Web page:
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Our most recent project was a garage “deep clean” and reorganization. It took us most of January to get our garage to its current state and there are still some small projects that we want to complete. I did come across some tips I thought would be helpful to you. If you are getting ready for this type of projects, they might just spark an idea for your garage.
Here are my Top 7 Tips for a Clean and Organized Garage.
1) Paint the Walls
As it does for the inside of a house, paint goes a loooooong way to provide a clean and fresh look in the garage. We spent a lot of time prepping the walls by filling holes and scratches with drywall mud and sanding those down again. Our walls were previously painted and all it took was 1 gallon of paint to give it a fresh new look. I love the look of a freshly painted space and don’t mind the effort of getting it to that point. If you are a return reader, you will remember how paint transformed our dining room!
When it comes to paint, a garage should be treated the same as any other room in your house. Although, if your garage is not climate controlled, be sure to use Exterior Paint.
I used a paintbrush and roller to complete this project, but to cut down on time spent on the ladder, I used an extension pole. This extension pole is probably my favorite paint tool!
2) Create a Floorplan
Not all garages are the same. You might have a single garage with an extra storage nook, or like us, a two car garage that was slightly longer than the space needed for two regular sized vehicles. I say this, because Pieter’s truck can technically fit in the garage, but only if the front almost touch the wall. And then you can’t really walk around or behind it – there is absolutely no room left when that monster is in the garage.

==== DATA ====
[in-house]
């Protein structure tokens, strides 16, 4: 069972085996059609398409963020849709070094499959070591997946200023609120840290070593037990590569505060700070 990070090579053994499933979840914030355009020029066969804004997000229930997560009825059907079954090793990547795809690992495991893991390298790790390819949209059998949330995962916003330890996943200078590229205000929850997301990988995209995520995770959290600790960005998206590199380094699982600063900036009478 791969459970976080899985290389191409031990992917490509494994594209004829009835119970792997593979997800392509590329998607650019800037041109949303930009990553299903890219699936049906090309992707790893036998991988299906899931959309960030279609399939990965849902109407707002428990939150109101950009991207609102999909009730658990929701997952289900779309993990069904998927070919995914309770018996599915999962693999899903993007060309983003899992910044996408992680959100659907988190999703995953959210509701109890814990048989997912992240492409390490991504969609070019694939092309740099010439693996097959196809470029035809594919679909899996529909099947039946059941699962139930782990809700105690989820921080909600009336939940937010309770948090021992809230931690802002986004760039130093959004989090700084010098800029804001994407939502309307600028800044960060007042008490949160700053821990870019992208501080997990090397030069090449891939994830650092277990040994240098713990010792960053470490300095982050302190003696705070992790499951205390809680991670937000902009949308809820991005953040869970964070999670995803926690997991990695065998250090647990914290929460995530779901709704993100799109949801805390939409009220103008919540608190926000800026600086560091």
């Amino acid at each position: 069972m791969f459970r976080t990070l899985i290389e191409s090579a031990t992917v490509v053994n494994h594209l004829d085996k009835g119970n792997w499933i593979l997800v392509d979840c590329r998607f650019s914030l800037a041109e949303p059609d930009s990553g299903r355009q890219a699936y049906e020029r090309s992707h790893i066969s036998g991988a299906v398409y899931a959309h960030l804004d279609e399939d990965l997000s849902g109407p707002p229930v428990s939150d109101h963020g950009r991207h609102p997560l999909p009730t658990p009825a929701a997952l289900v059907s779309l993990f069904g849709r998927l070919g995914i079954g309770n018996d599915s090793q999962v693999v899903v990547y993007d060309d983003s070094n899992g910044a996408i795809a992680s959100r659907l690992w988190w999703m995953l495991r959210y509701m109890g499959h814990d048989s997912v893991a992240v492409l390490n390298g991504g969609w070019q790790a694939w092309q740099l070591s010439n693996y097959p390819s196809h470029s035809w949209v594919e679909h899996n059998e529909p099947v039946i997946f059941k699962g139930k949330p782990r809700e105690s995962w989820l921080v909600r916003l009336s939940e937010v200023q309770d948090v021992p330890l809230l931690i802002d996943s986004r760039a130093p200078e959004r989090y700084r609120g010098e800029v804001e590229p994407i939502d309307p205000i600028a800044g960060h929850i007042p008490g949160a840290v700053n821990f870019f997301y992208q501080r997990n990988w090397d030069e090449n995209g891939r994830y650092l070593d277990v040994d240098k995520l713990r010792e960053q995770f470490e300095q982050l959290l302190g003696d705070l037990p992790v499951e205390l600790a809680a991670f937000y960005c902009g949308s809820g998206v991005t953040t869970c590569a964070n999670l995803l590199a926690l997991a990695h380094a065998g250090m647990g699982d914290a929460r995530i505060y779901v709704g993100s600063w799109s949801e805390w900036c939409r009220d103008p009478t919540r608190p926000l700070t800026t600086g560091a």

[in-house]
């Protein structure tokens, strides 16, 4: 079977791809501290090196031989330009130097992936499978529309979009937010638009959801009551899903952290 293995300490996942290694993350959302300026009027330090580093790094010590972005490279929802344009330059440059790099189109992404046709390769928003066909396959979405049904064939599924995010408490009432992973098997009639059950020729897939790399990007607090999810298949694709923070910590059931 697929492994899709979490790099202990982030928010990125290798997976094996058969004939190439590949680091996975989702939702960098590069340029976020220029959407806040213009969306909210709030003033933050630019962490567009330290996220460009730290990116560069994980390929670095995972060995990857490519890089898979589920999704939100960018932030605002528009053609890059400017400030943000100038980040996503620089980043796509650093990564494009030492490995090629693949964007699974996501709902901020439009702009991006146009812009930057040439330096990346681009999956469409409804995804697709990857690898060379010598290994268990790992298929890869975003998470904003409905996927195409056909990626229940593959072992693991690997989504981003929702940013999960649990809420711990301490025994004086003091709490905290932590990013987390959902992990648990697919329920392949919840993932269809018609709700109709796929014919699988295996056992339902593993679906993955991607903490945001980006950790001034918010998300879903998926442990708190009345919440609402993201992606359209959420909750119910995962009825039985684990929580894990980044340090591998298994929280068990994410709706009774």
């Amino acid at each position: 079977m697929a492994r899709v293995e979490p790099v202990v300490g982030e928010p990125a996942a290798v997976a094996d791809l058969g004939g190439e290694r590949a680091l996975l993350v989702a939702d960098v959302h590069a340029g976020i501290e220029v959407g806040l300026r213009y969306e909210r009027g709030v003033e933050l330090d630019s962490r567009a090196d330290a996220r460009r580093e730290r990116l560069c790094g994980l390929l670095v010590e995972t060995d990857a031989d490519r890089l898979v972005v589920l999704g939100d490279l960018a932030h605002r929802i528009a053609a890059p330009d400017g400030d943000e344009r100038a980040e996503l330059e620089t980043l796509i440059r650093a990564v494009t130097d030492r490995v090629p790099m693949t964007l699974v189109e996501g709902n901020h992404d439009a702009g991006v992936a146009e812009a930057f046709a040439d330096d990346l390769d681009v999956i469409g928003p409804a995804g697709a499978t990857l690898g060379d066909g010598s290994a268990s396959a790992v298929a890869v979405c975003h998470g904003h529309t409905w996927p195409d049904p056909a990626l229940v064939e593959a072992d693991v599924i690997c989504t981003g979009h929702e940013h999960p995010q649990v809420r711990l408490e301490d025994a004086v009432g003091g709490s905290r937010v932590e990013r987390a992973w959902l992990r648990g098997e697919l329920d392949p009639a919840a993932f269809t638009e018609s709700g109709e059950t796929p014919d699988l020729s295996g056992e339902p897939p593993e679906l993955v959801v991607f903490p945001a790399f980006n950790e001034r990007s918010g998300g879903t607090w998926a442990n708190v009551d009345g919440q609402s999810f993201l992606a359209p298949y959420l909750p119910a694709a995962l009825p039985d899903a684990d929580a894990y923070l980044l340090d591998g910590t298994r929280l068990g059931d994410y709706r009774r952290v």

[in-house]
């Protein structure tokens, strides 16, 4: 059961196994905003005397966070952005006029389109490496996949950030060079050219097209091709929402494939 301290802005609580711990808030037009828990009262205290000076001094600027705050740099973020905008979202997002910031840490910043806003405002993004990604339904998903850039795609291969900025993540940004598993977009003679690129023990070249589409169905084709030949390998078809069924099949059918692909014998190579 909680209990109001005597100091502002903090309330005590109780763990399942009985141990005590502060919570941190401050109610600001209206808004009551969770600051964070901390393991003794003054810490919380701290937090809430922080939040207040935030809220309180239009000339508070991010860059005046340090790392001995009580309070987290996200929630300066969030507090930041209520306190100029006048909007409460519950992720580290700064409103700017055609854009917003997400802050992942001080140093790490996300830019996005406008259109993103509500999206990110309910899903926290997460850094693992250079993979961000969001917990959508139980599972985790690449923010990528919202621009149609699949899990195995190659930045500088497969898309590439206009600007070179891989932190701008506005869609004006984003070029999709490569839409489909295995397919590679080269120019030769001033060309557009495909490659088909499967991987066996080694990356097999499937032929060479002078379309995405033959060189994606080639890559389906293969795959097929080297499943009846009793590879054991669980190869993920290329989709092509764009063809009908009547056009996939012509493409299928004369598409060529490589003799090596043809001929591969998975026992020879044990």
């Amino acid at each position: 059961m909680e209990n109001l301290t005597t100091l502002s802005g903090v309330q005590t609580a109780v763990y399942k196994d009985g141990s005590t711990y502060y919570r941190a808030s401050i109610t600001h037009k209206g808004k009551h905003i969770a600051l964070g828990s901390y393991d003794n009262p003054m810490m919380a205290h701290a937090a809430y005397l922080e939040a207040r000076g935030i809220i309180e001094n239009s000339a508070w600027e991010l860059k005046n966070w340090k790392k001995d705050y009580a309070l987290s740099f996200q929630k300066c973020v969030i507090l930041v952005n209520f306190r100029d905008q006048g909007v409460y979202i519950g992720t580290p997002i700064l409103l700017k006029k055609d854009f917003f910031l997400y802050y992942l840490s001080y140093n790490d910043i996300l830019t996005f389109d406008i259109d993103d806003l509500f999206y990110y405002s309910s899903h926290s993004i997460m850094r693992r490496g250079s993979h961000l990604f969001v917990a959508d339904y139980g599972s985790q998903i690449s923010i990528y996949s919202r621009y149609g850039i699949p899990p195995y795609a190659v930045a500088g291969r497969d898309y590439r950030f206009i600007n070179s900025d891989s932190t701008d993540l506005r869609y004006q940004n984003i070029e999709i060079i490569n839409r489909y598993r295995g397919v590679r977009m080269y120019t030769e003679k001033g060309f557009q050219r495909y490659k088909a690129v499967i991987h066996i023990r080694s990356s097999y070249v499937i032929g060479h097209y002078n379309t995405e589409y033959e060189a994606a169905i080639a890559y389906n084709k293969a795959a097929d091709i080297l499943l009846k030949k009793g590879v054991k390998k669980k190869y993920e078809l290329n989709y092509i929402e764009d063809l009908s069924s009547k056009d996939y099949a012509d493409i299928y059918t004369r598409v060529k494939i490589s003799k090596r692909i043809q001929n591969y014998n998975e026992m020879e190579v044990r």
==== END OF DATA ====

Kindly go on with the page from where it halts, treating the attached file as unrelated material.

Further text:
A floorplan is important. You might have all the wall space you can use on the side, with the depth for a shelving unit there. Or, as in our case, a riding mower that needed to go in a specific spot to allow cars to still park in the garage.
Start with pen and paper and draw a rough floorplan of your garage. Mark the location of your doors, windows and things like electrical outlets. If you want to add items like workbenches, it would be more logical to be close to an outlet. For shelves, maybe a more “out of the way” spot in the garage will work better. If you want to take this a step further, add in the measurements of your space. It is easier to decide what you want to build / store / fit where on paper than it is to do it with the actual items. Trust me on this!
Here is my floorplan showing our vehicles and where they need to park:
3) Invest in Good Sturdy Shelves or Build your Own
While I was planning on building our own shelving unit originally, I was able to change direction when my dad suggested using what we had instead and just adding on to it. We ended up with three shelving units on the back wall of the garage and still had enough room for the riding mower, power washer and other items that were on wheels and could be rolled out when needed.
Also spend time planning what will go where on your shelves. This will help you decide how high individual shelves need to be. In our garage, I created one narrow shelf for shallow bins and baskets. Full size bins would go on the top shelf, but since we were only doing a single row of these, I can reach them without the use of a ladder (and having to move other bins out of the way first). This is a huge deal for me, since I’m what you would call “vertically challenged”. Officially the shortest person in my house now for at least the last 4 years, if not longer.
We went with three of these units. Building them was straight forward and we could decide where to place the shelves according to the height of the items we wanted to store. Make sure to fasten them together and also to the wall, for additional stability.